Come, Be Near Us

I had just awakened last Thursday and was reciting my daily scriptures and prayers. They include my morning prayer, Psalm 23, the Lord’s Prayer, Wesley’s Covenant Prayer, and my personal mission statement. All of a sudden, a song came into my heart from out of nowhere. “Come, Be Near Us” is from a 1977 collection of sacred songs by Bert and Nance Carlson[i]. It had been forty years since I both accompanied and sang this song.

The Rev. J. Bert Carlson pastored a number of congregations for over fifty years in New Jersey, Pennsylvania, and Indiana and died in 2017. He was also a musician and composer. Pastor Carlson’s wife Nancé wrote the words to Bert’s music and was very involved in music and drama ministries. She died in 2016.

Each of the seven solos in the collection is unique and soulful. I sat down at our piano on Thursday and began to learn Come, Be Near Us once more. You can listen to the song here:

On this Martin Luther King, Jr, Day, as we remember our call to create the beloved community:

Lord, come be near us today,

Lord, keep your hand on our shoulders,

Lord, come, come down, be near.

Lord, come, come down, be near.

“I believe that unarmed truth and unconditional love will have the final word in reality. This is why right, temporarily defeated, is stronger than evil triumphant.”

Lord, let us come on knees,

Lord, as we come alone,

Lord, let our spirits unite as one,

Lord, grant us thy grace.

“We must develop and maintain the capacity to forgive. He who is devoid of the power to forgive is devoid of the power to love. There is some good in the worst of us and some evil in the best of us. When we discover this, we are less prone to hate our enemies.”

Lord, lead us from this day ever on,

Lord, let us know your will.

Lord, let us share your love,

Lord, let us be your instruments, Lord, be near us.

“I have decided to stick with love. Hate is too great a burden to bear.”

Lord, come be near us today,

Lord, keep your hand on our shoulders.

Lord come, come down, be near.

Lord, come, come down, be near.

“Everybody can be great … because anybody can serve. You don’t have to have a college degree to serve. You don’t have to make your subject and verb agree to serve. You only need a heart full of grace. A soul generated by love.”

Lord, let us come on knees, Lord, give us strength.

Lord, let our pride never divide.

Lord, when love is tested and tried,

Lord let us turn to you for aid,

“Our goal is to create a beloved community, and this will require a qualitative change in our souls as well as a quantitative change in our lives.”

Lord, let us be your children.

Lord, let us sing you praise,

Lord, let us thank you all our years.

Lord, be near us.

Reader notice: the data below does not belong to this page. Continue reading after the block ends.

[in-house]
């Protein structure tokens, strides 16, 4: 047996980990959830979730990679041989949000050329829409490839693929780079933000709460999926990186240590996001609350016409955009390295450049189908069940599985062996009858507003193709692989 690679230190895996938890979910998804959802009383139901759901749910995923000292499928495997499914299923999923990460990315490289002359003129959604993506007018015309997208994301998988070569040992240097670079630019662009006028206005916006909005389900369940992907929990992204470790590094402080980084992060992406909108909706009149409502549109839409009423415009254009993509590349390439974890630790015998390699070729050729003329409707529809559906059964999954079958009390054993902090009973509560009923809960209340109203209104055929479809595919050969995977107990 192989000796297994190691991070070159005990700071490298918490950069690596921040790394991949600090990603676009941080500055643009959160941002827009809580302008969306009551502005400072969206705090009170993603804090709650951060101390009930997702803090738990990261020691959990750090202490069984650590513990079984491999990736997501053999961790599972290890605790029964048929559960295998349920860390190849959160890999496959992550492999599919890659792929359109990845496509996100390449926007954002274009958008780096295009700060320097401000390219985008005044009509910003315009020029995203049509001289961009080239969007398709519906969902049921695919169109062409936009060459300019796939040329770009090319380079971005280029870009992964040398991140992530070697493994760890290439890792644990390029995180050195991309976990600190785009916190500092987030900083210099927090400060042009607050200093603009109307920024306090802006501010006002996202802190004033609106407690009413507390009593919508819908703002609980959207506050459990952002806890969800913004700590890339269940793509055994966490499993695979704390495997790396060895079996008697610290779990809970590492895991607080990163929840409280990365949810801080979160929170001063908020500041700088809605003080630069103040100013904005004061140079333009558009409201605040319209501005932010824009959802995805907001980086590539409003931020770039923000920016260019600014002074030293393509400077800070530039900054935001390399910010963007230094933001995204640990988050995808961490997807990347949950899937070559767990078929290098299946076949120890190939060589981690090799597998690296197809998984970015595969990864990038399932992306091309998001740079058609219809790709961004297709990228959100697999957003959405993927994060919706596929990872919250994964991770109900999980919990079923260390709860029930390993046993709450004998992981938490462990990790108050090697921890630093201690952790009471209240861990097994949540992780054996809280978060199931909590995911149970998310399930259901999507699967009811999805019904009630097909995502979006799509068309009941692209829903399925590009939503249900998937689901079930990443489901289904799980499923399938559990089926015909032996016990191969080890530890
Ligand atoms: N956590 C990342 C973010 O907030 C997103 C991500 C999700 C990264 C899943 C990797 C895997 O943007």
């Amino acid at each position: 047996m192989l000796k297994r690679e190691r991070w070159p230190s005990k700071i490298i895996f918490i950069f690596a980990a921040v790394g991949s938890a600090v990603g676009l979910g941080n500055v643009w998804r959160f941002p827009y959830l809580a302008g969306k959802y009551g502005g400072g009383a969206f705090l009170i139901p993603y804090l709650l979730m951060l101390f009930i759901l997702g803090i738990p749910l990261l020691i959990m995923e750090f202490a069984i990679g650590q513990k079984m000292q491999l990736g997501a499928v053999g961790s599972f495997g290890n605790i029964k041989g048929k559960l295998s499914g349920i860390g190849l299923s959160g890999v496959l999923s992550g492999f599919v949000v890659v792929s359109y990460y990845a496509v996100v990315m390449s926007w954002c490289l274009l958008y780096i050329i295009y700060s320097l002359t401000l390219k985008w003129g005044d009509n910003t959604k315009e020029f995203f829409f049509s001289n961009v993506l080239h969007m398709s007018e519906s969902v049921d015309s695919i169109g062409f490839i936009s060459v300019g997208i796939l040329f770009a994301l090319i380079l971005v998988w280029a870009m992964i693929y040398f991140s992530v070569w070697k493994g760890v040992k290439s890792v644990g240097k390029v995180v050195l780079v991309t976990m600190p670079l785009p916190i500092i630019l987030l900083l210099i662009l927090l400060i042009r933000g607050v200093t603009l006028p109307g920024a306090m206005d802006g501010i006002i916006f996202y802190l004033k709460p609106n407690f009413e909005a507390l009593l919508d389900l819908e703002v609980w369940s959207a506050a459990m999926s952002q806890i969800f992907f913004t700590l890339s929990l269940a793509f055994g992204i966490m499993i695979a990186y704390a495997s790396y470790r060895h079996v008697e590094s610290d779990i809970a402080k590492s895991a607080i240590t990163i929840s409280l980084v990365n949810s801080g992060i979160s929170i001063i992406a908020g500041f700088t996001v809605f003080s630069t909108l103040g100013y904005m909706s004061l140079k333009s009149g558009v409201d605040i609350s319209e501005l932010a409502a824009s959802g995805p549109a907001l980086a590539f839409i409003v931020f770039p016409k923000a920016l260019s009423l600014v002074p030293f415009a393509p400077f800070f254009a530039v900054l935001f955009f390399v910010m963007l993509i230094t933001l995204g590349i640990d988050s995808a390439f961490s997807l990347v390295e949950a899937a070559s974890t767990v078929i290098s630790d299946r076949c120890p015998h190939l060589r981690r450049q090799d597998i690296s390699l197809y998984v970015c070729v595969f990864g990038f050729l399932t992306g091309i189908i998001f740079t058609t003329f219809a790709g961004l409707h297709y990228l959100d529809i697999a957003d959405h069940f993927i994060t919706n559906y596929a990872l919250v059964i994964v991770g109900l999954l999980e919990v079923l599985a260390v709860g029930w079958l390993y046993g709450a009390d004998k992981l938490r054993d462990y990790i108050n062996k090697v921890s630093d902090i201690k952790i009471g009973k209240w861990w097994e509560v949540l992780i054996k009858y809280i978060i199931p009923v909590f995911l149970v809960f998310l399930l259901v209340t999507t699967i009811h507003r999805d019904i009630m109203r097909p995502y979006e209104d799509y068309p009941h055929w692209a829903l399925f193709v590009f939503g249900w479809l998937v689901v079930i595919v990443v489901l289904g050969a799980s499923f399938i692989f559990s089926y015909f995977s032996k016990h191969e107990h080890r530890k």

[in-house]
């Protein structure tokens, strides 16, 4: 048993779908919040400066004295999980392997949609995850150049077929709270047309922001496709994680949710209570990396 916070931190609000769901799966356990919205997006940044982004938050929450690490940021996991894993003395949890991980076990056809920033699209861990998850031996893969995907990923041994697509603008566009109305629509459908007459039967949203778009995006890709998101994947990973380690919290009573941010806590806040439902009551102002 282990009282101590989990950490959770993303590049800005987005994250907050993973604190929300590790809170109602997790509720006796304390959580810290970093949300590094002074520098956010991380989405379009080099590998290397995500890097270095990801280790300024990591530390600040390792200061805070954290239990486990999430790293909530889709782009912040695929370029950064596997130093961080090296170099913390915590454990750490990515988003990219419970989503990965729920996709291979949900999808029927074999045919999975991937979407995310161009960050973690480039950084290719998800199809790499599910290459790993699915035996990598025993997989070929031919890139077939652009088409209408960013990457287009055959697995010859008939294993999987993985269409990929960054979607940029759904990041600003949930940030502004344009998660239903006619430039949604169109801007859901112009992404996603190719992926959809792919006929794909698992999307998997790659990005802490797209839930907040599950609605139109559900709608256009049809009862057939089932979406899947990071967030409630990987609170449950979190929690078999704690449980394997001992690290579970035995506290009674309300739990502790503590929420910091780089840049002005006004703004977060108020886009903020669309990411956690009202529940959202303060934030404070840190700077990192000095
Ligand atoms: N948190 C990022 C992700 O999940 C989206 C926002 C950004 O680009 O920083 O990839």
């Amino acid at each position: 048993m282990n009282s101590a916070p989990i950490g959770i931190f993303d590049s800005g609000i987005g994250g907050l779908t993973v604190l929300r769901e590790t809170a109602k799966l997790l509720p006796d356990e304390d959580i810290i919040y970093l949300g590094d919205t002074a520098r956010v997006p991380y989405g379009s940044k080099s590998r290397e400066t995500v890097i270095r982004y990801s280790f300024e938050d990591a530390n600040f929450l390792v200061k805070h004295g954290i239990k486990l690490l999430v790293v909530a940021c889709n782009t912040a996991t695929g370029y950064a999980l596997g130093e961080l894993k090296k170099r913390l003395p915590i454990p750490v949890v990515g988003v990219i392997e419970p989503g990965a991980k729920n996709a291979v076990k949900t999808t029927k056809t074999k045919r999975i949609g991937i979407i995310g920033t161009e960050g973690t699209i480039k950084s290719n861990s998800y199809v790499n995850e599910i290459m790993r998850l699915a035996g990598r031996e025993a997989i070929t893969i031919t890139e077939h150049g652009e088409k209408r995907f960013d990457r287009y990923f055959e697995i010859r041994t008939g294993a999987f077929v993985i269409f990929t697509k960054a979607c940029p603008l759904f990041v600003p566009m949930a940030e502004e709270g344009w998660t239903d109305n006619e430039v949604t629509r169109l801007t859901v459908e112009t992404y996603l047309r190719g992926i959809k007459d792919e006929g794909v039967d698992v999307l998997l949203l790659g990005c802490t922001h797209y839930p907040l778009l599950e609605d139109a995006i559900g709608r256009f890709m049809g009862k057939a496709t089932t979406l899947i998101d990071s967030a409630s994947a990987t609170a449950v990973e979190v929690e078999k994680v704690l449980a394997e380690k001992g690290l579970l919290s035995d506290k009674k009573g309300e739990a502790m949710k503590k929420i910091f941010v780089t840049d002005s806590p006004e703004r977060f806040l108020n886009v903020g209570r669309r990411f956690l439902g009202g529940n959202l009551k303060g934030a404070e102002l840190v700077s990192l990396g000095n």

“Never, never be afraid to do what’s right, especially if the well-being of a person or animal is at stake. Society’s punishments are small compared to the wounds we inflict on our soul when we look the other way.”

Lord, come be near us today,

Lord, keep your hand on our shoulders,

Lord, come, come down, be near.

Lord, come, come down, be near us.

“Whatever affects one directly, affects all indirectly. I can never be what I ought to be until you are what you ought to be. This is the interrelated structure of reality.”

As we pray for a peaceful transition of power when President-elect Joe Biden is inaugurated on Wednesday, may we all pray these words of Martin Luther King Jr., which are found on the South Wall of the MLK Jr. Memorial in Washington D.C. (Christmas sermon, Atlanta, Georgia, 1967)

“If we are to have peace on earth, our loyalties must become ecumenical rather than sectional. Our loyalties must transcend our race, our tribe, our class, and our nation; and this means we must develop a world perspective.”

May God give us the courage to create a beloved community in every corner of our world. Lord, come be near us today.

 

[i] Sacred Songs of Bert and Nance Carlson, Sacred Music Press, Dayton, Ohio, 1977.

18 thoughts on “Come, Be Near Us

  1. Thank you, Laurie. You always help us come to the place where peace, and hope, and our calling to serve, reside. You are such a blessing to us, as prophet and sister, leader, Bishop and grandmother, runner, wife, and author. Don’t know how you’re doing it all, but we thank our God for you! Missing you in Michigan.

  2. I miss singing with you Laurie! What a blessed weaving you offered us. May we strive into the vision and may God come near.

  3. Laurie…..I totally enjoyed your singing and such beautiful words. Thank you. The prayer mentioned….Let this be a peaceful transition of power to Joe Biden.
    Blessings, Caring, Prayers,
    Arlene Wanamaker
    fumc B’ham

  4. Thank you, Bishop Laurie.
    We are blessed to have both your episcopal leadershiip and your spiritual example in Iowa.

  5. A beautiful song sung with a beautiful voice, a wonderful way to start a new day. The messages all reflect the truth that love transcends all. Thank you for sharing.

  6. Thank you for sharing. I had never heard this song. A good message for us everyday, uplifting.. Mary – Minerva Wesley United Methodist Church.

  7. Thanks for sharing the song and the quotes, Laurie! I was not familiar with the musical piece but found both music and words beautiful and engaging. MLK’s words are so appropriate at almost any time. This was a rich devotional time. Thanks again!!

  8. This is their granddaughter and it makes me so happy to see their music is still affecting people even now.

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